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Vancouver’s Sedin twins are key to win over Kings

The season was slipping away in the din of Staples Center, and the Sedin twins recognized the slippery slope.

How could they not?

But they are both alert and intelligent enough to recognize that things, indeed, may be different for the Canucks. Forty minutes of adversity didn’t mean that it was destined to end in tears.

“I said it from Day One, it’s a different team,” Henrik Sedin said. “And we stuck with it. That’s the biggest thing. Personally, our line, if this would have been a couple of years ago we would have started cheating.

“Would have made plays we shouldn’t have made and the game would have been out of hand after 40 minutes. You have to stick with it.”

That they did.

The Sedins showed up in a big way. Henrik Sedin scored the game-winning goal late in the third period, set up, of course, by his identical twin, Daniel. And the Sedins combined for five points in the Canucks’ 6-4 win against the Kings in Game 4 at Staples Center.

And if that wasn’t enough … they helped kill penalties.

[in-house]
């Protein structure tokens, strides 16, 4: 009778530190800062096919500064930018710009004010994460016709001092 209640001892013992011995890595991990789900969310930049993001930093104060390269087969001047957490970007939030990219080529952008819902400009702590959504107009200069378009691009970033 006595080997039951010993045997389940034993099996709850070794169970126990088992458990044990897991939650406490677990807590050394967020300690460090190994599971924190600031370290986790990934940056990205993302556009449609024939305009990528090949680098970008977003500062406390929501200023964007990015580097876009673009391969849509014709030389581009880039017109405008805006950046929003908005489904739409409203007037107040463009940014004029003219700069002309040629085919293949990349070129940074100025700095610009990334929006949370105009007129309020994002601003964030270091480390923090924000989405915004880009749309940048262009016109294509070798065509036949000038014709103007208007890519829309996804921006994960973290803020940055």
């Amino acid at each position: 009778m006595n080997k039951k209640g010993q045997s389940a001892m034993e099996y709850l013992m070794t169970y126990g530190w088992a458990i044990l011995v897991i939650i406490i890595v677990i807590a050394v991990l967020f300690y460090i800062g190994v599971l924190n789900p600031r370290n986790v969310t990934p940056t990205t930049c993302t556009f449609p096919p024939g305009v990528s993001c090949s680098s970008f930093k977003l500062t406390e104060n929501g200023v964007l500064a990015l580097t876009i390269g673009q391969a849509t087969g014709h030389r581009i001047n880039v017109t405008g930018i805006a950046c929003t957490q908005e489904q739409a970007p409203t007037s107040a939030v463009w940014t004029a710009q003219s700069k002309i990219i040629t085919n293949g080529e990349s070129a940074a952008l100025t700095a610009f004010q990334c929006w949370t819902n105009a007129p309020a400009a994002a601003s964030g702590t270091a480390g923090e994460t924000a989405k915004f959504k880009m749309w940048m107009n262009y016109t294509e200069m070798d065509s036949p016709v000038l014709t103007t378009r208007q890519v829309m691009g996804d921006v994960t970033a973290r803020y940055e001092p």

The woeful Canucks penalty kill got a little better with some help from their friends, the Sedins. Then again, it couldn’t get much worse.

The Kings scored on their first two power-play opportunities. Then Vancouver stopped its free fall and killed the final two chances.

Henrik even cracked a joke about the difficulties.

“Like I said, our PK killed us last game,” he said. “And tonight, we may have killed one off.”

Scoring game winners, killing penalties and delivering a dry line. Yes, Henrik really did do it all on Wednesday.

They wanted to help kill penalties.

“We talked about it. We wanted to do it,” Henrik said. “It’s tough to see a lot of pucks go in. We both played PK before and we wanted to do something. He gave us a chance and hopefully we can stay there.”

Said Daniel Sedin: “I think we showed a lot of character. We know our PK is good.”

Henrik scored on an outnumbered attack, a four-on-two rush, saying: “I was going to pass first, but I was pretty open so I made the shot and it was nice to see it go in.”

Said the Kings’ Dustin Brown: “You can’t give good players great opportunities. They’re great players and you give them an opportunity with the puck on their stick late in the game and they’ll make something happen.”

The twins were boosted by a different look on their line, as right wing Mikael Samuelsson joined them, adding some speed.

But Daniel thought the game turned when goalie Roberto Luongo stopped the Kings’ Alexander Frolov on a breakaway early in the third period.

“Those are the saves we need to get because they’re going to get scoring chances. He was great tonight and hopefully he’ll keep going,” Daniel said.

lisa.dillman@latimes.com

Twitter.com/reallisa


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